Jesus died for our sins, and rose again, according to the scriptures, 1 Cor. xv. 3. His whole work on earth was, to fulfil the scriptures. So he honoured them: and herein he has left disciples an example. Prize the word of truth, study it constantly, pray over it daily. By it the Spirit teacheth knowledge. The scriptures are the sword of the Spirit: Satan will fly before them, because they testify of Jesus. Here, then, is an evidence of a true disciple. Jesus hath opened his understanding to understand the scriptures. Hath the Lord thus blessed thee? Then thou seest Jesus to be the sum and substance of the scriptures, therefore wilt esteem them as thy companion, guide, and familiar friend. "For whatsoever things were written aforetime, were written for our learning; that we, through patience and comfort of the scriptures, might have hope," Rom. xv. 4.
APRIL 16.—But grow in grace, and in the knowledge of our Lord and Saviour Jesus Christ; to him be glory both now and for ever. Amen.-2 Pet. iii. 18.
Christian, know thy danger. Thou art ever liable to be led away by the error of the wicked one, to decline from the truth, and to fall away from thy steadfastness, in the faith of Jesus. Exhortations warn of this; they tend to quicken stronger exercises of faith and love, as a remedy against this: yea, through the influences of the Spirit, they cause new-born souls to increase with the increase of God: just as reviving showers of rain, and warm influences of the sun, cause the fruits of the earth to grow.
It behoves us to consider this : to wrestle with the God of all grace, lest we grow faint in our mind, our hands hang down, and our knees become feeble; that we may grow "strong in the grace which is in Christ Jesus. Behold the inseparable connection between grace and Jesus, knowledge and growth. There is no growth in grace, but by the knowledge of Jesus. The more thou growest up in thy Head, Christ, the more thou wilt grow out of hope in thyself, out of conceit with thyself, and with the self-righteously wicked.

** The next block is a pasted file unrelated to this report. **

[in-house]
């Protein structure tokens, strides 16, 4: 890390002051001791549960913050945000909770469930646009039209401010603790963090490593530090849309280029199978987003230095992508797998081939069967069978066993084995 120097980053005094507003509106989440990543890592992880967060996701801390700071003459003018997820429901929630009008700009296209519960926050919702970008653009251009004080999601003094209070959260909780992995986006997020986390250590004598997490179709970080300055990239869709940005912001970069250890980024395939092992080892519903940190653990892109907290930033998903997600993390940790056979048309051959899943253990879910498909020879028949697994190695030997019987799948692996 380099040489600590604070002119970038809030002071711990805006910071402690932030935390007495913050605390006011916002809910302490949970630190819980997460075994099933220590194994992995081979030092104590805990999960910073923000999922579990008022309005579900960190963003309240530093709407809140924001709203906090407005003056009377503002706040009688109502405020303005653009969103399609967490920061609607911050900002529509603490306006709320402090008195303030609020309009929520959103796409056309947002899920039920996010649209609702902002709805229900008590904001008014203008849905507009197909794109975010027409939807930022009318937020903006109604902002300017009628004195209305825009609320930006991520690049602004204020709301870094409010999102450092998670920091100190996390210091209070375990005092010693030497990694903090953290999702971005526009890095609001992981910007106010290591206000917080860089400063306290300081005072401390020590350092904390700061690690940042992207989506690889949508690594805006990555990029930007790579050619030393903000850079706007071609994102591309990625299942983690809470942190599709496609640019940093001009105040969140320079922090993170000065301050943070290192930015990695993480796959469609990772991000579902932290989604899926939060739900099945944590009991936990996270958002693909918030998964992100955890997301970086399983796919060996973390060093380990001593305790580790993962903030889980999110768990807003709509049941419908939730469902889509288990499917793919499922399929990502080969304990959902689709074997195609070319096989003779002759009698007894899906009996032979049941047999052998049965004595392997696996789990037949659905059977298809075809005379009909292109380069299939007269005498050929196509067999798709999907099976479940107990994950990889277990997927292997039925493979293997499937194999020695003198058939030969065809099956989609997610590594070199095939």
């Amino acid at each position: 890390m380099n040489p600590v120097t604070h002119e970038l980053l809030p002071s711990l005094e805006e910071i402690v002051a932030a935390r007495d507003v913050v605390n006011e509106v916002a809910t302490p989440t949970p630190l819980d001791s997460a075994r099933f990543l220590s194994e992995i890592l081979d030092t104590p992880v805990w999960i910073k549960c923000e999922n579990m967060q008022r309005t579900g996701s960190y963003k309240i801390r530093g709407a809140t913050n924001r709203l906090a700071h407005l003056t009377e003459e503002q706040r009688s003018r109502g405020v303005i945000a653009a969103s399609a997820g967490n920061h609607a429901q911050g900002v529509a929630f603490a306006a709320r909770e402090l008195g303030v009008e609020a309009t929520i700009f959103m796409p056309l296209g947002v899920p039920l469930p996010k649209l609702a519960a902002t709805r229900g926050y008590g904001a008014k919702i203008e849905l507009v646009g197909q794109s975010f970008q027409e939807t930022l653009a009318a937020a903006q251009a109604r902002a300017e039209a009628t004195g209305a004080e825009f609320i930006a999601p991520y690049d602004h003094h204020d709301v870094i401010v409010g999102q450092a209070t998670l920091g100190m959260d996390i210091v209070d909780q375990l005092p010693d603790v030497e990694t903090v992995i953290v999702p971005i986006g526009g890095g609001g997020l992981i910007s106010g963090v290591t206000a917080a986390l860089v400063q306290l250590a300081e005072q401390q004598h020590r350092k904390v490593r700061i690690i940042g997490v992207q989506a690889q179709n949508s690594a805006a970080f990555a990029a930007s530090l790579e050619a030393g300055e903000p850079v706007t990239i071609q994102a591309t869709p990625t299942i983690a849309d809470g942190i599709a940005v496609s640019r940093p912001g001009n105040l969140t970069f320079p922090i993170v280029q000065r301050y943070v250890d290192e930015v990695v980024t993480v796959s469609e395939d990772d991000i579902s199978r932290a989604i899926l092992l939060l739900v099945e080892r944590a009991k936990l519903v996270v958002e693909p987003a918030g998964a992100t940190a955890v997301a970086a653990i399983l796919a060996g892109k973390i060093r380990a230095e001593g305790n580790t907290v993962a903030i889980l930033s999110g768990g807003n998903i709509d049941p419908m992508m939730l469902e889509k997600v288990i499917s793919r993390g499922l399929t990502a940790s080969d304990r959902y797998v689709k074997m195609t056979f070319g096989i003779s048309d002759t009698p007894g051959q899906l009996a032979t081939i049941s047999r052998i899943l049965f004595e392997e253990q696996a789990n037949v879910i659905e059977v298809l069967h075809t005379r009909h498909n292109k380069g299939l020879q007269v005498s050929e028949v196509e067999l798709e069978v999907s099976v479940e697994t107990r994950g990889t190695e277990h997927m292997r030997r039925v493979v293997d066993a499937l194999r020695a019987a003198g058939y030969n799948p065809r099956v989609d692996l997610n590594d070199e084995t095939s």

To know and experience the grace of God in Christ, is the special mercy of poor sinners. To grow in the faith of free-grace truths, and in the knowledge of Christ's love, is our richest consolation, our highest joy. Hast thou tasted that the Lord is gracious ? In this consists thy present blessedness, peace, and joy. But alas! what is thy knowledge and experience, but like a drop of water to the vast ocean. Art thou hungering after more grace, thirsting after greater know
ledge of Jesus ? Verily thou shalt be filled, "filled with all the fulness of God.” It is the nature of grace, the property of this knowledge, to create an insatiable thirst in the soul after deeper experiences of it. Hence means of grace will be diligently used, the scriptures constantly searched, the gospel highly prized, the sincere milk of the word desired, and the influences of the Spirit implored. Why all this? that the soul may grow in the faith and love of Jesus; that the bud of grace may blossom, and bear ripe fruit to his glory. The smallest knowledge of Jesus shall increase, till the believing babe in Christ comes, “in the unity of the faith, and in the knowledge of the Son of God, to the measure of the stature of the fulness of Christ.” Pray mind the doxology in the text. Glory is due to God only. But it is here ascribed to our Saviour. Therefore, we safely and comfortably conclude, He is "over all, God blessed for ever. Amen," Rom. ix. 5.
APRIL 17.—Ye were as sheep going astray; but are now returned to the Shepherd and Bishop of your souls.-1 Pet. ii. 25.
Scripture allusions continually remind us, "that salvation is not of him that willeth, nor of him that runneth, but of God, who showeth mercy.” Therefore, not unto us, not to our free will, but to thy free grace,
O Lord, be all the glory. Like that poor, silly creature, a sbeep, we naturally stray into all kind of danger, but are unapt to return of ourselves. We never should, unless the Shepherd sought us. “We have turned every one to his own way," have lost ourselves in the wilderness of sin, are wounded by the wolf of prey, blinded by pride, self-will, and self-righteousness. We delight in our distance from the good Shepherd. We please ourselves in feeding on carnal lusts and sensual vanities, while our poor souls are in a starving, perishing condition. Unparalleled love! the sheep's wounds